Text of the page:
Premium promise: Indian bread market to hit $0.81bn by 2020

By Kacey Culliney

- Last updated on GMT

Sliced white represents 76% of India's bread market but premium brown variants appeal to urban, affluent consumers, says ValueNotes
Sliced white represents 76% of India's bread market but premium brown variants appeal to urban, affluent consumers, says ValueNotes

Related tags Bread market Bread Marketing

Sliced white bread remains king in India but there is huge promise in premium as consumers become more experimental and health conscious, says a ValueNotes analyst.

India’s bread market has grown at a CAGR of 9% over the past three years; valued at $0.51bn in 2015, according to market research firm ValueNotes. And the market will grow further to $0.82bn by 2020.

Sujay Waghmare, research analyst at Value Notes, said growth was being driven by an increase in disposable incomes and changes in lifestyle and preferences.

“Bread consumption has increased because of its ready-to-eat, time saving attribute. A significant consumer base for bread includes the young and working population and nuclear families because of their preference for convenience foods over traditional cooked meals,”​ he told BakeryandSnacks.com.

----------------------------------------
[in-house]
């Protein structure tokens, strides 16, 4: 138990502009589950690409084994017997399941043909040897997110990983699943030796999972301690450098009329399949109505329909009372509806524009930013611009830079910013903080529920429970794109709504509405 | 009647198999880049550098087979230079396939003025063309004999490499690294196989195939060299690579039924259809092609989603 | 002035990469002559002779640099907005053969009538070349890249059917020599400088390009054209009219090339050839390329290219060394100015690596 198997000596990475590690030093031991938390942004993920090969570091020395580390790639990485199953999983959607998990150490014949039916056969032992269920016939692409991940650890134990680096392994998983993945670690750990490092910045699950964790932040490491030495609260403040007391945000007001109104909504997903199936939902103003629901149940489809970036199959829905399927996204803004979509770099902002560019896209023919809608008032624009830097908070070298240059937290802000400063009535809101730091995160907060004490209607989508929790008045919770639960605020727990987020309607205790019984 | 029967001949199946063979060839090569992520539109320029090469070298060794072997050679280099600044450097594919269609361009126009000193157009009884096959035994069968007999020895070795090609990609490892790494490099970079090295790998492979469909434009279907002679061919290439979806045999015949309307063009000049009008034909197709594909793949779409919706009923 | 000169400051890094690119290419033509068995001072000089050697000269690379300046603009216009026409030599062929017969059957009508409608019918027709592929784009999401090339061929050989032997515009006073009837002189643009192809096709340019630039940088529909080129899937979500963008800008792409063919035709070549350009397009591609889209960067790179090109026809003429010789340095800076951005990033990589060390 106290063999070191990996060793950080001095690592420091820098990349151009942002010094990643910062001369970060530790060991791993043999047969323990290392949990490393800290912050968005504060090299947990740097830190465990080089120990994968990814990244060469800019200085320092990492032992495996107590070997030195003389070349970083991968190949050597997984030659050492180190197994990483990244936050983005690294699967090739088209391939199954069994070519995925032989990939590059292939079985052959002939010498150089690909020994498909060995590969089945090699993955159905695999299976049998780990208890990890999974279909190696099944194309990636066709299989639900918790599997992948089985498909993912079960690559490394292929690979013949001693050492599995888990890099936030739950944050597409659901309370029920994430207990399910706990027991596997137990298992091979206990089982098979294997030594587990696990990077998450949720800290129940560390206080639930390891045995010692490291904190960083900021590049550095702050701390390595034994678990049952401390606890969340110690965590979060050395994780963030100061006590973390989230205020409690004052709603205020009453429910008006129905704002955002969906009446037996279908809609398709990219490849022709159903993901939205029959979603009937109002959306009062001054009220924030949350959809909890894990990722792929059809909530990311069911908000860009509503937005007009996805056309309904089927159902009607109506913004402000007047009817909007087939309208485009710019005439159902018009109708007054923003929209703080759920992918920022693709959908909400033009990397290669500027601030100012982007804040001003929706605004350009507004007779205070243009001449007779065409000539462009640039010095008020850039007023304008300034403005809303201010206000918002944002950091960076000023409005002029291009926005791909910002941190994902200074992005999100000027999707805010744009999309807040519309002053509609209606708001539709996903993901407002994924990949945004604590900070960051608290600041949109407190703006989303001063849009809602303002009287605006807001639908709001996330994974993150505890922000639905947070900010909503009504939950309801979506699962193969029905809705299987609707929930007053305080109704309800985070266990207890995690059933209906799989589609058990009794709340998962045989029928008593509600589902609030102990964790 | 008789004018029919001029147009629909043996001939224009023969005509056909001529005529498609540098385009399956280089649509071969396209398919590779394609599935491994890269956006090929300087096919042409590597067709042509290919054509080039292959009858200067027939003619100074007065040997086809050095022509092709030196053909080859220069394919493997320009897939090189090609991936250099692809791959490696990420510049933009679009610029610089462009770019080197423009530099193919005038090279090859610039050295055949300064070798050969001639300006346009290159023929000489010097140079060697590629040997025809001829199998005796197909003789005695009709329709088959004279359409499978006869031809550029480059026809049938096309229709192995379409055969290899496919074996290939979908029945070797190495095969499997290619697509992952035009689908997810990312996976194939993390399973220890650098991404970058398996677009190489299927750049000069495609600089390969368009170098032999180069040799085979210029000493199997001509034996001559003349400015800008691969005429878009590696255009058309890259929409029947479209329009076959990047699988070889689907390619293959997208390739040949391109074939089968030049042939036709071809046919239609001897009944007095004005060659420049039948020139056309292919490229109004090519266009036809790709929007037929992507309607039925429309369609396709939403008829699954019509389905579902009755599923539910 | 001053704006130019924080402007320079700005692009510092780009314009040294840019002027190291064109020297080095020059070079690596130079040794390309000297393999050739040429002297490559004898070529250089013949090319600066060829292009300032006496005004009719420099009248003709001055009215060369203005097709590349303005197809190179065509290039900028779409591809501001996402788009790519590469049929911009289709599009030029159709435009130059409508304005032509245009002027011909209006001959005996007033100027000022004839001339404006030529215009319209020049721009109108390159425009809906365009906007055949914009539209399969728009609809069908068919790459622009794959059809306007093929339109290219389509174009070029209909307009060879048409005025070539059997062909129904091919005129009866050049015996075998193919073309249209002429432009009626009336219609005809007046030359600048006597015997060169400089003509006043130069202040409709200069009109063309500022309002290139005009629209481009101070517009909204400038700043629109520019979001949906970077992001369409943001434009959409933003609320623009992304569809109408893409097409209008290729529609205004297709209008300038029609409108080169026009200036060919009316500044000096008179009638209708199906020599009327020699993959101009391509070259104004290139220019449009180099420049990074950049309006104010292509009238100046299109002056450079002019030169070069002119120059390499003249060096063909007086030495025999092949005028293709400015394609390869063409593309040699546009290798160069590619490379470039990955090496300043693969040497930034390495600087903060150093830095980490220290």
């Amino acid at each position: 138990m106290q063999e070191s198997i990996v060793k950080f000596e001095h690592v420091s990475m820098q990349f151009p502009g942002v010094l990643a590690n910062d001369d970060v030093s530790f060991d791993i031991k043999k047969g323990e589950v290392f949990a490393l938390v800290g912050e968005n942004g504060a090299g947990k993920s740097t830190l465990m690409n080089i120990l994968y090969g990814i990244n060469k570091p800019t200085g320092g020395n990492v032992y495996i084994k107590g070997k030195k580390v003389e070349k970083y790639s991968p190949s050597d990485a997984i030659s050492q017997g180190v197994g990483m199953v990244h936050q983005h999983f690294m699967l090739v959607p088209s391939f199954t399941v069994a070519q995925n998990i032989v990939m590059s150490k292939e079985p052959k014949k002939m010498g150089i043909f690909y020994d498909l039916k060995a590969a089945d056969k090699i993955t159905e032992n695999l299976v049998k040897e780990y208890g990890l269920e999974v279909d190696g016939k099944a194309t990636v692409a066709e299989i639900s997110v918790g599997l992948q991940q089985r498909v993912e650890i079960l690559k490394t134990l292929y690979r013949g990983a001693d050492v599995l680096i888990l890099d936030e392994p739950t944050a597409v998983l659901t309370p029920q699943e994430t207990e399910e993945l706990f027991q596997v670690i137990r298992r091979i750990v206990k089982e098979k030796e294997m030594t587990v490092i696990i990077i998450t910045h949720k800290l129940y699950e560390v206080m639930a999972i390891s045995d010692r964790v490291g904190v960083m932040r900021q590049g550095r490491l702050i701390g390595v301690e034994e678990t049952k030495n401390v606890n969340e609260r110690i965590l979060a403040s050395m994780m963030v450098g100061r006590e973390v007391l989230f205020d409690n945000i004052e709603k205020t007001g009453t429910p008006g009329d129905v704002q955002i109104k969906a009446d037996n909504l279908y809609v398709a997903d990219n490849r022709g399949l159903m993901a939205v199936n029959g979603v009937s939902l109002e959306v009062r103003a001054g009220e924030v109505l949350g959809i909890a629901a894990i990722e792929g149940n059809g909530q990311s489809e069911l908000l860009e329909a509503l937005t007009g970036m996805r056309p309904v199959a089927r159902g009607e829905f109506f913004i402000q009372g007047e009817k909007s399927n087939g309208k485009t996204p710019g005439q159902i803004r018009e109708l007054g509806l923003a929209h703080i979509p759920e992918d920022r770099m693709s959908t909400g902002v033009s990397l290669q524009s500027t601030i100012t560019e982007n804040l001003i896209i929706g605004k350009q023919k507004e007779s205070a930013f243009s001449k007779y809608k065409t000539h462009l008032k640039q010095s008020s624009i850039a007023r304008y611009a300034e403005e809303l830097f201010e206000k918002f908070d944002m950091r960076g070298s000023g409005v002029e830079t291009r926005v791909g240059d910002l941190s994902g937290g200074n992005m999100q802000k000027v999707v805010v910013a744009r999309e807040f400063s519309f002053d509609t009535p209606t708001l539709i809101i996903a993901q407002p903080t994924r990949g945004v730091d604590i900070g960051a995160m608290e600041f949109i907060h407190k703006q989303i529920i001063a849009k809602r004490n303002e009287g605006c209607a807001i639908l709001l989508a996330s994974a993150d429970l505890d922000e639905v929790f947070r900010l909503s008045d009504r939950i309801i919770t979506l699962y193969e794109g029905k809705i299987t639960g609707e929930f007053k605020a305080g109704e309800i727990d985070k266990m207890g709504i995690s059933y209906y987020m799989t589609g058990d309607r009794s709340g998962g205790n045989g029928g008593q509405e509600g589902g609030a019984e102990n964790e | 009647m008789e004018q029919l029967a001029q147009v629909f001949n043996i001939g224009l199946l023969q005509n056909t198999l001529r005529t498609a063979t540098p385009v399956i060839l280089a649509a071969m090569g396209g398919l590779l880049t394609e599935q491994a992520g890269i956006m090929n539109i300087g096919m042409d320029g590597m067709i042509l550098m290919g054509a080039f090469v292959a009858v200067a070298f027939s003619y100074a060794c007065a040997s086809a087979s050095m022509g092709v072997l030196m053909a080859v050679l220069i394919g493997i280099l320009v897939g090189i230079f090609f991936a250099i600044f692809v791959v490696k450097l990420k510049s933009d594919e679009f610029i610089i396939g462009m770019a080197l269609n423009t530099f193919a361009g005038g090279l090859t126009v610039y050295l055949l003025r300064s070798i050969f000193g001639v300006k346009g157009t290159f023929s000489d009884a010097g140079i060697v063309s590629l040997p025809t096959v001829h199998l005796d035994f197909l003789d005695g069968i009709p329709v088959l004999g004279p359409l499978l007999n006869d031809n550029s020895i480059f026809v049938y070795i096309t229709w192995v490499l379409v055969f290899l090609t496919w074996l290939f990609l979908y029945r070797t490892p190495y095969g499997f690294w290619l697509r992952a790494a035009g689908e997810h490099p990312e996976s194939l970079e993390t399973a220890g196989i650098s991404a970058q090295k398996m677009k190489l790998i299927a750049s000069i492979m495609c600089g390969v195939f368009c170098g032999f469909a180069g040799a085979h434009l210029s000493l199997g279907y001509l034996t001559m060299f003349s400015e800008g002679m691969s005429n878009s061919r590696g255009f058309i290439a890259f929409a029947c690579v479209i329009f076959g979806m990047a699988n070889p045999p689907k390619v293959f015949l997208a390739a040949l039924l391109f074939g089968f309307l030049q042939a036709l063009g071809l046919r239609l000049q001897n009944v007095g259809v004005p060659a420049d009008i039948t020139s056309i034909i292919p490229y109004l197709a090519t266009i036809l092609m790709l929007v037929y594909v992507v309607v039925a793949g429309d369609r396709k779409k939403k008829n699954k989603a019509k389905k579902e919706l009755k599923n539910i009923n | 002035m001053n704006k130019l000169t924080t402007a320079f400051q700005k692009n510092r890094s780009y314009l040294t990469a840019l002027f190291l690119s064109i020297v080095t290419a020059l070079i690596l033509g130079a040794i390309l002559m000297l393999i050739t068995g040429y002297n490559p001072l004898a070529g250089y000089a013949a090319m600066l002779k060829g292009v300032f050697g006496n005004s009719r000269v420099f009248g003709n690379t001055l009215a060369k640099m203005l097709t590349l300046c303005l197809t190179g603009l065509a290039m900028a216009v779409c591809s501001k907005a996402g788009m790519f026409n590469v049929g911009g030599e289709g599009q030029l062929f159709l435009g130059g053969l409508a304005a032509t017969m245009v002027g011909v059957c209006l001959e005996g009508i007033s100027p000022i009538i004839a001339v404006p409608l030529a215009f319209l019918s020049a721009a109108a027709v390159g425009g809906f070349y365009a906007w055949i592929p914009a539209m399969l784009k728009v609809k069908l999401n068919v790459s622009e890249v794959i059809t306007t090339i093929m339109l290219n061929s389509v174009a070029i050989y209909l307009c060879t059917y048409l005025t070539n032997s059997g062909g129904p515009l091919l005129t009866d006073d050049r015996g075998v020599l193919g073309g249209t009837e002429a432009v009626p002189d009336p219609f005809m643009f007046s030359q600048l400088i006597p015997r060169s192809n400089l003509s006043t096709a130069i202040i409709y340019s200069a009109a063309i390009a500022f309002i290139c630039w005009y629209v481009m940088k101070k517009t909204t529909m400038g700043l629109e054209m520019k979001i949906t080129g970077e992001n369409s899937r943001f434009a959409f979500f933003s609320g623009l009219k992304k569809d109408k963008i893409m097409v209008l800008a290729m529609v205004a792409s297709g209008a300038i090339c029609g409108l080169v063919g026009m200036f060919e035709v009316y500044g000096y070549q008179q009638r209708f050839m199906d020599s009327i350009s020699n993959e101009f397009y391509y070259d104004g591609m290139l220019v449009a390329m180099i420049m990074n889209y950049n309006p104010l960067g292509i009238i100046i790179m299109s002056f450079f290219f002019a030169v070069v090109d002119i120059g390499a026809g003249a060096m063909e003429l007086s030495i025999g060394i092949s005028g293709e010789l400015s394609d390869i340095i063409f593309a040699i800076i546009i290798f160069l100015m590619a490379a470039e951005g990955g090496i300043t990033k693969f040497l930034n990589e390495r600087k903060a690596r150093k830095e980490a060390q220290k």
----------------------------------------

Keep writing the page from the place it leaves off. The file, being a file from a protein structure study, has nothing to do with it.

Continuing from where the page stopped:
Premium promise

Waghmare said sliced white read still dominated the market – representing a 76% market share – but it was the premium segment like brown, fruit and nutritional breads that held growth promise.

“Affluent consumers are willing to experiment beyond plain bread with products such as croissants, sourdough and pizza bases. The premium bread segment is likely to grow stronger as people are increasingly becoming health conscious and tend to prefer foods high in nutritional value.”

He said this was increasingly the case in urban areas of India where several trends were emerging to target this consumer base.

“Bakeries and small manufacturers have taken to e-commerce sites to supplement their sales and marketing efforts in metro cities,” ​he said.

In addition, he said international and domestic companies like Bon Pain and Theobrama had launched café-style bakeries in urban areas – “bakeries are fast becoming popular places to hang out”.

Bon_Pain_India

International v domestic

However, for local bread players, Waghmare said the fast-growing rural market held promise as it remained “fairly untapped”​ and international companies could look into premium development in urban areas.

“International brands will need to have a strong distribution network which requires a substantial investment. As a start, these brands can focus on the premium segment which offers high margins and is still in a nascent stage with only a few players. This will minimize their potential target area to metros and tier I cities where it is easy to market and distribute the product,”​ he said.

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